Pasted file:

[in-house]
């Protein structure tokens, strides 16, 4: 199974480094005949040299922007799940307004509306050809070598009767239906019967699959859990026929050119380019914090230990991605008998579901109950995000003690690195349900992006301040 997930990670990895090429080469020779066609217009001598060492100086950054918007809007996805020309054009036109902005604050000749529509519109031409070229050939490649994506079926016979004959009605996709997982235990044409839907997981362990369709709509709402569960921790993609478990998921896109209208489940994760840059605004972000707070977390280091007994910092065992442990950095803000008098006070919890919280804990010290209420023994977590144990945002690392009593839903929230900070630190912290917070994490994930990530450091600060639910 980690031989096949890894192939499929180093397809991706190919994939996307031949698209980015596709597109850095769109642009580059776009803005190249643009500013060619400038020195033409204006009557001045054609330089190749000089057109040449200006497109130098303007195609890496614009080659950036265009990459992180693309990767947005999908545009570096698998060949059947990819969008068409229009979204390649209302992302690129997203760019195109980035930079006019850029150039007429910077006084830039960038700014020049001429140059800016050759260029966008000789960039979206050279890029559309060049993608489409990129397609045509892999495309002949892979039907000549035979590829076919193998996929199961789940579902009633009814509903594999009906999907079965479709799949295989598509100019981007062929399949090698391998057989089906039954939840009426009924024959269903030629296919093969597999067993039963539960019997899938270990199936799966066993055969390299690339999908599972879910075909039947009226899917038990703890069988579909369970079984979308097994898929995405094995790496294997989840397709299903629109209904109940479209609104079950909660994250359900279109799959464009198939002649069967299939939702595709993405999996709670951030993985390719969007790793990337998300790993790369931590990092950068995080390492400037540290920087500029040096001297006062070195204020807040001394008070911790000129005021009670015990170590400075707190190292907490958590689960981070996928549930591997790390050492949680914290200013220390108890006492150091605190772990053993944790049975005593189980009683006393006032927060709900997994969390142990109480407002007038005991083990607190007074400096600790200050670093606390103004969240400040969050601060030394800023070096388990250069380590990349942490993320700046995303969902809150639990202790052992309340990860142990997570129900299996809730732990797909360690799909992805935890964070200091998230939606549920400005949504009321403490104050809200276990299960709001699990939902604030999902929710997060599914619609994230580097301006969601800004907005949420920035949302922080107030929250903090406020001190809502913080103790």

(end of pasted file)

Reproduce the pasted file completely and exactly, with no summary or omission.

[in-house]
């Protein structure tokens, strides 16, 4: 199974480094005949040299922007799940307004509306050809070598009767239906019967699959859990026929050119380019914090230990991605008998579901109950995000003690690195349900992006301040 997930990670990895090429080469020779066609217009001598060492100086950054918007809007996805020309054009036109902005604050000749529509519109031409070229050939490649994506079926016979004959009605996709997982235990044409839907997981362990369709709509709402569960921790993609478990998921896109209208489940994760840059605004972000707070977390280091007994910092065992442990950095803000008098006070919890919280804990010290209420023994977590144990945002690392009593839903929230900070630190912290917070994490994930990530450091600060639910 980690031989096949890894192939499929180093397809991706190919994939996307031949698209980015596709597109850095769109642009580059776009803005190249643009500013060619400038020195033409204006009557001045054609330089190749000089057109040449200006497109130098303007195609890496614009080659950036265009990459992180693309990767947005999908545009570096698998060949059947990819969008068409229009979204390649209302992302690129997203760019195109980035930079006019850029150039007429910077006084830039960038700014020049001429140059800016050759260029966008000789960039979206050279890029559309060049993608489409990129397609045509892999495309002949892979039907000549035979590829076919193998996929199961789940579902009633009814509903594999009906999907079965479709799949295989598509100019981007062929399949090698391998057989089906039954939840009426009924024959269903030629296919093969597999067993039963539960019997899938270990199936799966066993055969390299690339999908599972879910075909039947009226899917038990703890069988579909369970079984979308097994898929995405094995790496294997989840397709299903629109209904109940479209609104079950909660994250359900279109799959464009198939002649069967299939939702595709993405999996709670951030993985390719969007790793990337998300790993790369931590990092950068995080390492400037540290920087500029040096001297006062070195204020807040001394008070911790000129005021009670015990170590400075707190190292907490958590689960981070996928549930591997790390050492949680914290200013220390108890006492150091605190772990053993944790049975005593189980009683006393006032927060709900997994969390142990109480407002007038005991083990607190007074400096600790200050670093606390103004969240400040969050601060030394800023070096388990250069380590990349942490993320700046995303969902809150639990202790052992309340990860142990997570129900299996809730732990797909360690799909992805935890964070200091998230939606549920400005949504009321403490104050809200276990299960709001699990939902604030999902929710997060599914619609994230580097301006969601800004907005949420920035949302922080107030929250903090406020001190809502913080103790």